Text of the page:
Back in 1985, Melvin Konner and S. Boyd Eaton got the ball rolling on the current Paleolithic diet movement. Thirty years later, what would Konner say is a healthy way to eat?
Recent data on these issues make me more comfortable today saying what not to eat. Our ancestors had no refined carbs, which are killing us. We’d be wise to limit salt and saturated fat, which our ancestors’ prey had little of, and fiber and omega-three fatty acids seem to be good. Most humans have to avoid dairy; many must avoid wheat. Find out if you’re one of them. Exercise. That’s about it.
I’ve seen good data saying salt restriction is both harmful an helpful. So flip a coin or talk to your personal physician. If I were looking at starting a drug for hypertension, I’d certainly cut back on salt first and see if that cured me.
Recent clinical studies show that saturated fat isn’t harmful to most of us.
What most people including dietitians don’t seem to understand about saturated fats and carbs is that they are pretty much the same thing to our body–pure energy. If we do not burn either of them they accumulate in our cells and arteries. Some of the saturated fats we get in our diet (short chain fats) are even beneficial while the saturated fats WE make from carbs (C-16) is really the only saturated fat that has been proven to be harmful.
You’re right, EM: various saturated fats have different properties. Lumping them all together makes as much sense as saying “everyone needs to more fruits and vegetables.” Which fruits and which vegetables and why?
I have been noticing more and more of this idea to eat a “lower” saturated fat diet while increasing carbs. I feel that a true hunter-gatherer was an opportunistic eater. He ate what was at hand. That being said, i think back to the times before the low fat craze took hold and there were no options for foodstuffs like dairy except a full fat version and people were healthier for it. I’m not advocating eating sticks of butter, but i am wondering why now there are paleo people who advocate eating a leaner version of a whole food.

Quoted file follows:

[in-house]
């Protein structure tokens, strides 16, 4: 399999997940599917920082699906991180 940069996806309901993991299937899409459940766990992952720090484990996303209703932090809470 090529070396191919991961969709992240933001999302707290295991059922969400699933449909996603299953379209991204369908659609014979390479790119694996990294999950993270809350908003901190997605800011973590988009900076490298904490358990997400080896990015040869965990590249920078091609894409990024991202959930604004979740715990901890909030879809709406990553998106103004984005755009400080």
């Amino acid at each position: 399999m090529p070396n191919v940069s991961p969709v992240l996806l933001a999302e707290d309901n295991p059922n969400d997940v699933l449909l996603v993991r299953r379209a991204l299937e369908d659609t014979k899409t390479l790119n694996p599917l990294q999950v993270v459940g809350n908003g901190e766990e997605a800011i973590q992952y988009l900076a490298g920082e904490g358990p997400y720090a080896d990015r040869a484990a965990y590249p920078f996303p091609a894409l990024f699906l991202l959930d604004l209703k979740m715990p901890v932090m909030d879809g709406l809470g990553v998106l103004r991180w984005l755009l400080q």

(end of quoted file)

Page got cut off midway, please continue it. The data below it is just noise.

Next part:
Folks like Eaton, Konner, and Cordain say that the meat obtained by hunter-gatherers would have been very lean naturally (i.e., low-fat). They likely base that on analysis of modern wild game animals like deer, elk, and bison. So if we’re trying to emulate our ancestors, we’d eat lean meat. I don’t know about other wild game, like bear and waterfowl. I’ve only cooked duck a few times, but noticed how very fatty it was. But that was probably domesticated duck.
If a game animal 50,000 years ago had much fat on it, that would have been a valuable source of calories (9 cals/gram instead of 4 for protein).
I think reading Dr. Harris is a must about that observation of how lean wild game is: Wild vs Grass vs Grain Fed ruminants (a trip through archive.org is required nowadays). There is no reason whatsoever to dodge animal fat.
I miss Dr. Harris’ blogging. Not sure where he went. Perhaps he said all he needed to.
Thank you, Dr. Parker, for your thoughtful response and the perspective which I feel is everything here. I think I do “over react” when I see the term “low fat” because of the ruinous effects it has had on the health of the public since about the 1970s. I realize that what we are talking about are two different types of low fat. I have read other bloggers who are speaking the way Eaton, Konner and Cordain with respect to low fat diets — not having added fat, such as added butter or cream sauces — but rather eating whole foods which have fat in them. I know that our ancestors killed game they didn’t have a hollandaise sauce for it or even sour cream or butter, but I feel that saturated animal fat is a plus in our ancestral diets. Not something to be eliminated in favor of the other macro nutrients. I would be curious as to what % Dr. Konner is referring to for fat or if it is no percentage just whatever is in the whole foods that one eats.